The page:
Queen of the Cold

We all need a Jules King in our lives. A woman whose glass isn’t just full, it overflows with positivity. Determined. Life-affirming. Inspirational. A woman who overcomes so much every day to achieve the most simple things we can sometimes take for granted. 

If you’d met Jules before she found the cold, you wouldn’t recognise her. Living with undiagnosed Parkinson's disease for 16 years she was in and out of a wheelchair and had days where she couldn’t move. 

After a friend read about the huge dopamine hit the cold delivers with every dip, he challenged Jules to do it every day for two weeks to see how it could help her symptoms. Challenge accepted, but with little hope, she headed off to her hometown beach to begin her journey. In her own words, ‘When I got out, oh my good god, the pain in my legs just disappeared. I know what normal people feel like.’

Today, Jules is an adaptive CrossFit athlete using a combination of training, medication, and her very own Brass Monkey Barrel to combat her Parkinson’s symptoms. The cold dips help control her speech and relieve the “insane” pain in her legs, giving her energy and a smile that lights up the entire CrossFit gym.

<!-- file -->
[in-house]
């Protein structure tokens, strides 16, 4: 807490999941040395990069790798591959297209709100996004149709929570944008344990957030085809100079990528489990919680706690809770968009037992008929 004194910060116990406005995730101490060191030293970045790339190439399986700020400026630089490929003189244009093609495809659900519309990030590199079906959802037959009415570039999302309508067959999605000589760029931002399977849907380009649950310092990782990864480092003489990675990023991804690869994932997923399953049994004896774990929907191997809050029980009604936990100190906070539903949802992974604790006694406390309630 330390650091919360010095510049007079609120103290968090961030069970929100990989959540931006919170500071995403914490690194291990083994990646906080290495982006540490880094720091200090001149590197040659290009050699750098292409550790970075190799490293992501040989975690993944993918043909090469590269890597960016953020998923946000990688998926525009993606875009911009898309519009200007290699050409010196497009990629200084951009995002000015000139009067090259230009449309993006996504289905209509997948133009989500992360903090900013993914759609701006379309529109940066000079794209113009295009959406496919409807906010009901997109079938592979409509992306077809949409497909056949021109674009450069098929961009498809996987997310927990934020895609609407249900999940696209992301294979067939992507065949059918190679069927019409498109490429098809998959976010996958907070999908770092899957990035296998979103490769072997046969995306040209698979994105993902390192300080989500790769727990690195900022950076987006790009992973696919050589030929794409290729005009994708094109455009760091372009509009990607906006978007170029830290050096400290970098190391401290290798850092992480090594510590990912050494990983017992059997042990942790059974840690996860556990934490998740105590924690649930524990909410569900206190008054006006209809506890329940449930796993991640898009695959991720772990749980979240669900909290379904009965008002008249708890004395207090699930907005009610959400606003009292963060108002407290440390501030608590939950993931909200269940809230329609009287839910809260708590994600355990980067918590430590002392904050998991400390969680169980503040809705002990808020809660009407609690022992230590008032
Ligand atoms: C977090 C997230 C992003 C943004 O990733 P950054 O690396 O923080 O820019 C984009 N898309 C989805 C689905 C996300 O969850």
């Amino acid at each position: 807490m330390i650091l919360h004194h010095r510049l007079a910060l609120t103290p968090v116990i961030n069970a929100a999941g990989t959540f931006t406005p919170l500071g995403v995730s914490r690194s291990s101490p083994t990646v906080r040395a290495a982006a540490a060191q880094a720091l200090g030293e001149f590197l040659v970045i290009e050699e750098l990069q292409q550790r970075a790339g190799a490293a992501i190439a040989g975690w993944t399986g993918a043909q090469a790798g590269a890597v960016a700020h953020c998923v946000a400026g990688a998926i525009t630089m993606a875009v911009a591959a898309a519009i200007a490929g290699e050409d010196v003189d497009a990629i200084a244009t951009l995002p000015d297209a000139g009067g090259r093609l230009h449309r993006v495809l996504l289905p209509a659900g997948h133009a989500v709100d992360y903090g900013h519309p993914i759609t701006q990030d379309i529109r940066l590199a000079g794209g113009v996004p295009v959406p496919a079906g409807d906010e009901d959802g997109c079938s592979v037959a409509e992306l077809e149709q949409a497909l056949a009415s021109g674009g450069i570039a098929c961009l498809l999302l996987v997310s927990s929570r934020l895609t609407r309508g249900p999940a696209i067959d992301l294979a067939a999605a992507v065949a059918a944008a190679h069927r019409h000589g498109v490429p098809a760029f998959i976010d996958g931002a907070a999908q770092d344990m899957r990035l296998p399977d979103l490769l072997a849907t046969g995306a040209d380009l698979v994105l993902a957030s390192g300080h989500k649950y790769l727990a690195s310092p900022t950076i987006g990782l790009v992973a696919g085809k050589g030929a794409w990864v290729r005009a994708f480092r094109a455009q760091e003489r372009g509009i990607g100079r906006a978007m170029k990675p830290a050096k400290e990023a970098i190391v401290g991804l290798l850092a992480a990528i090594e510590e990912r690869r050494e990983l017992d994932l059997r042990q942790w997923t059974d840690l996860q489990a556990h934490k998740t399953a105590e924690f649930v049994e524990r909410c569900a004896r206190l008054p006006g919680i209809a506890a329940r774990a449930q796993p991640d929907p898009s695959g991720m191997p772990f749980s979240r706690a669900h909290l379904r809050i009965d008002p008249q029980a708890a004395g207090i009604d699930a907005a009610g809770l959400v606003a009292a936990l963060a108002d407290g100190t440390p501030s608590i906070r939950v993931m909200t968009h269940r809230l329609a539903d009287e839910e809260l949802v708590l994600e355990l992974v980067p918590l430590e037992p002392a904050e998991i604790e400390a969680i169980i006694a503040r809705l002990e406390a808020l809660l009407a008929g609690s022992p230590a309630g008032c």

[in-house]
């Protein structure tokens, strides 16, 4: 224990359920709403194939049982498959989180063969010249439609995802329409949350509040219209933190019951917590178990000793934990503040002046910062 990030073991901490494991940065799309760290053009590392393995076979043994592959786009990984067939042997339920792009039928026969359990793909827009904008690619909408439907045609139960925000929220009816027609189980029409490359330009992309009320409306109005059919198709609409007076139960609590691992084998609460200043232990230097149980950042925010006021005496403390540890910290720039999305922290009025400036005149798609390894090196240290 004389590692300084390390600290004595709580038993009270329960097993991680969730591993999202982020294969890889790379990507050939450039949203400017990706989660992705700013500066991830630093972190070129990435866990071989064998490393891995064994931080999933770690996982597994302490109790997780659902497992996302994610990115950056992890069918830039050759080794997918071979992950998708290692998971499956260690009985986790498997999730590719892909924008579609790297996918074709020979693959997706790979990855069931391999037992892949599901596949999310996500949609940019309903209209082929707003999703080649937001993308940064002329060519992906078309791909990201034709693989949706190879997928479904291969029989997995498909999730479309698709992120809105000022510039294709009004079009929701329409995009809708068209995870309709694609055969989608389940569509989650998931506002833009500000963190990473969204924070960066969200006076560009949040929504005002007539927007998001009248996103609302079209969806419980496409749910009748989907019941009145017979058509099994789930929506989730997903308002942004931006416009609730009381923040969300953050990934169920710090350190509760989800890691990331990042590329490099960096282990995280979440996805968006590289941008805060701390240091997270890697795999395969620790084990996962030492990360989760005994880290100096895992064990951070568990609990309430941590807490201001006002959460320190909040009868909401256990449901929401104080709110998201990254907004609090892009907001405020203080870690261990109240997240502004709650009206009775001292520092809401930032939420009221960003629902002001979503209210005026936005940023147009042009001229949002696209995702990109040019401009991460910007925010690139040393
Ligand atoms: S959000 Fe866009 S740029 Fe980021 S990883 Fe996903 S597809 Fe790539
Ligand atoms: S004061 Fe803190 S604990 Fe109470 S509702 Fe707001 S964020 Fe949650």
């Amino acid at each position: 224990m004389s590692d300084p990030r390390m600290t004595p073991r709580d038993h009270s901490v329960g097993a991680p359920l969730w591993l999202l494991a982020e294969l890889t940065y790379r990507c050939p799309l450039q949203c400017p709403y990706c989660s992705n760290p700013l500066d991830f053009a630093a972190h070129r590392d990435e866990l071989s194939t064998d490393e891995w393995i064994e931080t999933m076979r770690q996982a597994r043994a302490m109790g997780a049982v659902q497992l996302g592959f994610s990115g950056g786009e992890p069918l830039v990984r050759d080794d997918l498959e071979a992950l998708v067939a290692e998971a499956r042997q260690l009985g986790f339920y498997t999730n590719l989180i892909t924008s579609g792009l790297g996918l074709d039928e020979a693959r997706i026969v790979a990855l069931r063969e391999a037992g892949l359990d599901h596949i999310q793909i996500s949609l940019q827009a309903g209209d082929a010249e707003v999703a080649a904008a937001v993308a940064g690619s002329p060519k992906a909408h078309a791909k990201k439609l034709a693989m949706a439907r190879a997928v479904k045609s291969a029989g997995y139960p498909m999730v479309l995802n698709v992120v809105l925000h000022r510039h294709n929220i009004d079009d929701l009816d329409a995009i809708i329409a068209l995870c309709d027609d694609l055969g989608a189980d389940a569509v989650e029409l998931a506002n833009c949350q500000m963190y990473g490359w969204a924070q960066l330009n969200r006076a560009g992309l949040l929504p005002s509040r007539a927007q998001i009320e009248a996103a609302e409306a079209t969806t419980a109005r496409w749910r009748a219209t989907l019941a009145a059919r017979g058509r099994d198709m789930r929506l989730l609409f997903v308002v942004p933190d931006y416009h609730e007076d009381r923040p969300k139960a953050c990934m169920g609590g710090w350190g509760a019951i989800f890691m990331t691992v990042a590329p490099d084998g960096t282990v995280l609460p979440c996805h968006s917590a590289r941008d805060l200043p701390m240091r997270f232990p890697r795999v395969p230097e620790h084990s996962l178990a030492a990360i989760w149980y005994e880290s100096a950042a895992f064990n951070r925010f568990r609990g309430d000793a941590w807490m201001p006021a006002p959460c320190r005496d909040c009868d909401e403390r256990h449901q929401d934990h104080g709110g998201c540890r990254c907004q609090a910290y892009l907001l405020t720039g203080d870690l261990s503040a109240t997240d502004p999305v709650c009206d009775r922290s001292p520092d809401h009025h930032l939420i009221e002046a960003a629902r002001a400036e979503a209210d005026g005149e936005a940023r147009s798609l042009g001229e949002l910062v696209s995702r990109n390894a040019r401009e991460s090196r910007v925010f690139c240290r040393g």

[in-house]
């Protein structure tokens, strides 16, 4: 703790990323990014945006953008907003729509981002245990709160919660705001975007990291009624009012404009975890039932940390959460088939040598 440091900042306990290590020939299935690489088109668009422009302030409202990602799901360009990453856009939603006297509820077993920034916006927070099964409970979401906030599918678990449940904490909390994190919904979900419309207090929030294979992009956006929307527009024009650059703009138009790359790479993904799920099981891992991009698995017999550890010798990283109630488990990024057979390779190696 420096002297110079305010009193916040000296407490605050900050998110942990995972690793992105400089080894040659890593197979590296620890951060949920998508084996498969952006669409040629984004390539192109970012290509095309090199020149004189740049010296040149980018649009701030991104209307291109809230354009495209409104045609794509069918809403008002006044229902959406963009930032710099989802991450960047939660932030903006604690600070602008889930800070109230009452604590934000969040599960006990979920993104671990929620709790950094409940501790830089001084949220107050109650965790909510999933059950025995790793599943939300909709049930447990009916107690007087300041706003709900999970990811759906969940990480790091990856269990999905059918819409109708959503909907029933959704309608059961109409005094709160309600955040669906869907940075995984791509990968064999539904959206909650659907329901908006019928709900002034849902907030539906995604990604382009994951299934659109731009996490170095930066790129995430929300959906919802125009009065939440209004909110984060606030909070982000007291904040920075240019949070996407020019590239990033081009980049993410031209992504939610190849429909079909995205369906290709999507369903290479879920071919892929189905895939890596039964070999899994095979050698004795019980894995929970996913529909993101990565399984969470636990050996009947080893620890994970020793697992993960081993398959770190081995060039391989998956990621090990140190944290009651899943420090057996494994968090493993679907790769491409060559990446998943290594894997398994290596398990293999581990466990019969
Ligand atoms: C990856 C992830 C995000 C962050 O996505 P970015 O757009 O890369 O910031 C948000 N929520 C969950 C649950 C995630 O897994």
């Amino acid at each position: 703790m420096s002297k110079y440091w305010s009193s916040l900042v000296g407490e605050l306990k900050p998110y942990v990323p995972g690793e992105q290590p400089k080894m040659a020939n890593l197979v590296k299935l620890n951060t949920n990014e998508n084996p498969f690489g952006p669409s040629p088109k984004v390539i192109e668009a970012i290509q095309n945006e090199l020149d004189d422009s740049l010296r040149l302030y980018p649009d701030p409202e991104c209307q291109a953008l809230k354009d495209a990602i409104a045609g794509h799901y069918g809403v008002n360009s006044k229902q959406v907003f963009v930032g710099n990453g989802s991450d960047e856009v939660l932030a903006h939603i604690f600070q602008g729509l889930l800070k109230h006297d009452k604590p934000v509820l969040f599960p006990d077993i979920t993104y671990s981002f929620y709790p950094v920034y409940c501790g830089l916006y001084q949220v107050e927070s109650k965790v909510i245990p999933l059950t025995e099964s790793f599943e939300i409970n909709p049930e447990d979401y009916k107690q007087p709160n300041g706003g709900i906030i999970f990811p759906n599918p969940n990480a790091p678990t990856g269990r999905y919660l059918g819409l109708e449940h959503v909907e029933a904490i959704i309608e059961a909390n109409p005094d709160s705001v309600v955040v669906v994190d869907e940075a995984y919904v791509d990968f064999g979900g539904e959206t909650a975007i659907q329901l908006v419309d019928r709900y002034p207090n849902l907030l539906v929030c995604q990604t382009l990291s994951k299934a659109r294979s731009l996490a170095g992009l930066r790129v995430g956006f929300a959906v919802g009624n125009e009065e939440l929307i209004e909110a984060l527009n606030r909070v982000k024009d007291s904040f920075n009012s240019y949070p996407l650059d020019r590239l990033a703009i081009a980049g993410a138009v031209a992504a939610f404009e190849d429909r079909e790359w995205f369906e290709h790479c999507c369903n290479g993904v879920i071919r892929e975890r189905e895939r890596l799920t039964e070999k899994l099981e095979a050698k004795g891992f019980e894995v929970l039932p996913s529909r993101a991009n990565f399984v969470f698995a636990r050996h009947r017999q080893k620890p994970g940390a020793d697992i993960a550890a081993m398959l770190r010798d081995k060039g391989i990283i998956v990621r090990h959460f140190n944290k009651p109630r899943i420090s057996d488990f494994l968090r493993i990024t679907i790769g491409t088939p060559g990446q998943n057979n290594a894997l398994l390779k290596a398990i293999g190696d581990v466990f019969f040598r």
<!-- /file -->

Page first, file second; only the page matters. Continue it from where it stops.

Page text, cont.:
The cold is my teacher series follows 12 amazing individuals and groups of fascinating people up and down the UK whose love of cold water has brought them together and inspired these incredible stories.
Continue exploring these fascinating stories below:

The Ice Viking

Fenwick Ridley is a titan. A Team GB Ice swimmer. An entrepreneur. A master of his mind and a lover of the ice. As he describes it, his body is “built for the cold”.

The Ice Viking The Ice Viking

The Dales Dipper

Les Peebles is a wild swimming guide and the proud founder of a 14,000-strong community calledThe Dales Dippers. But that wasn’t always the case. Les used to be a joiner and a painter. He wasn’t particularly depressed or stressed in life but he felt something was missing.

The Dales Dipper The Dales Dipper

The Bluetits

“It’s much more difficult to do something that scares you when you’re alone. But when you have a community of people around you, it gets a little more comfortable for your brain to do whatever it is.” That’s how Sian Richardson, founder of The Bluetits, describes the wild swimming phenomenon she set up over 10 years ago.

The Bluetits The Bluetits

Multiple sources now prove that a practice of cold water therapy is unequivocally good for us. Here's your free guide why and how to get yours!